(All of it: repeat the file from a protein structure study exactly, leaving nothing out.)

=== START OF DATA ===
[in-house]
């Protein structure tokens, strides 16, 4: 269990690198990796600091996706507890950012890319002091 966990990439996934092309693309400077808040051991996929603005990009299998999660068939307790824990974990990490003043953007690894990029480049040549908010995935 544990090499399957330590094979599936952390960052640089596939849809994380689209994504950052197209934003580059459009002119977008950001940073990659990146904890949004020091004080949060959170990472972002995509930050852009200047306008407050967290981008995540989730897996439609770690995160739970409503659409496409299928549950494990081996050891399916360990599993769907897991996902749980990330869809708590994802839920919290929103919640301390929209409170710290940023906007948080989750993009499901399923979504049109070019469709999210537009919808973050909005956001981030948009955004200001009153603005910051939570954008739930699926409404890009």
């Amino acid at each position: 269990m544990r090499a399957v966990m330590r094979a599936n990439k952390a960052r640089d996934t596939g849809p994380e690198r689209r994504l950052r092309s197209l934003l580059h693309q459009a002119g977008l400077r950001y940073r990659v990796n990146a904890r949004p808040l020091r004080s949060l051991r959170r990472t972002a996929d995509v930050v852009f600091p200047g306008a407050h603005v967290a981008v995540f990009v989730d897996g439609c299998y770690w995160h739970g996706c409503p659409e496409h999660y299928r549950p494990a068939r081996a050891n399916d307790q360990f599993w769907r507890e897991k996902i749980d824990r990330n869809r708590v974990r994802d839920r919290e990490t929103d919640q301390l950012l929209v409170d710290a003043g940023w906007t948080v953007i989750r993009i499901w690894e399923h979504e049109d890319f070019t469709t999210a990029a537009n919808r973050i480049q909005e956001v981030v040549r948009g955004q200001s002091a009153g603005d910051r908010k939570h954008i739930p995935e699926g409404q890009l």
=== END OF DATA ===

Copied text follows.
[in-house]
């Protein structure tokens, strides 16, 4: 269990690198990796600091996706507890950012890319002091 966990990439996934092309693309400077808040051991996929603005990009299998999660068939307790824990974990990490003043953007690894990029480049040549908010995935 544990090499399957330590094979599936952390960052640089596939849809994380689209994504950052197209934003580059459009002119977008950001940073990659990146904890949004020091004080949060959170990472972002995509930050852009200047306008407050967290981008995540989730897996439609770690995160739970409503659409496409299928549950494990081996050891399916360990599993769907897991996902749980990330869809708590994802839920919290929103919640301390929209409170710290940023906007948080989750993009499901399923979504049109070019469709999210537009919808973050909005956001981030948009955004200001009153603005910051939570954008739930699926409404890009």
């Amino acid at each position: 269990m544990r090499a399957v966990m330590r094979a599936n990439k952390a960052r640089d996934t596939g849809p994380e690198r689209r994504l950052r092309s197209l934003l580059h693309q459009a002119g977008l400077r950001y940073r990659v990796n990146a904890r949004p808040l020091r004080s949060l051991r959170r990472t972002a996929d995509v930050v852009f600091p200047g306008a407050h603005v967290a981008v995540f990009v989730d897996g439609c299998y770690w995160h739970g996706c409503p659409e496409h999660y299928r549950p494990a068939r081996a050891n399916d307790q360990f599993w769907r507890e897991k996902i749980d824990r990330n869809r708590v974990r994802d839920r919290e990490t929103d919640q301390l950012l929209v409170d710290a003043g940023w906007t948080v953007i989750r993009i499901w690894e399923h979504e049109d890319f070019t469709t999210a990029a537009n919808r973050i480049q909005e956001v981030v040549r948009g955004q200001s002091a009153g603005d910051r908010k939570h954008i739930p995935e699926g409404q890009l």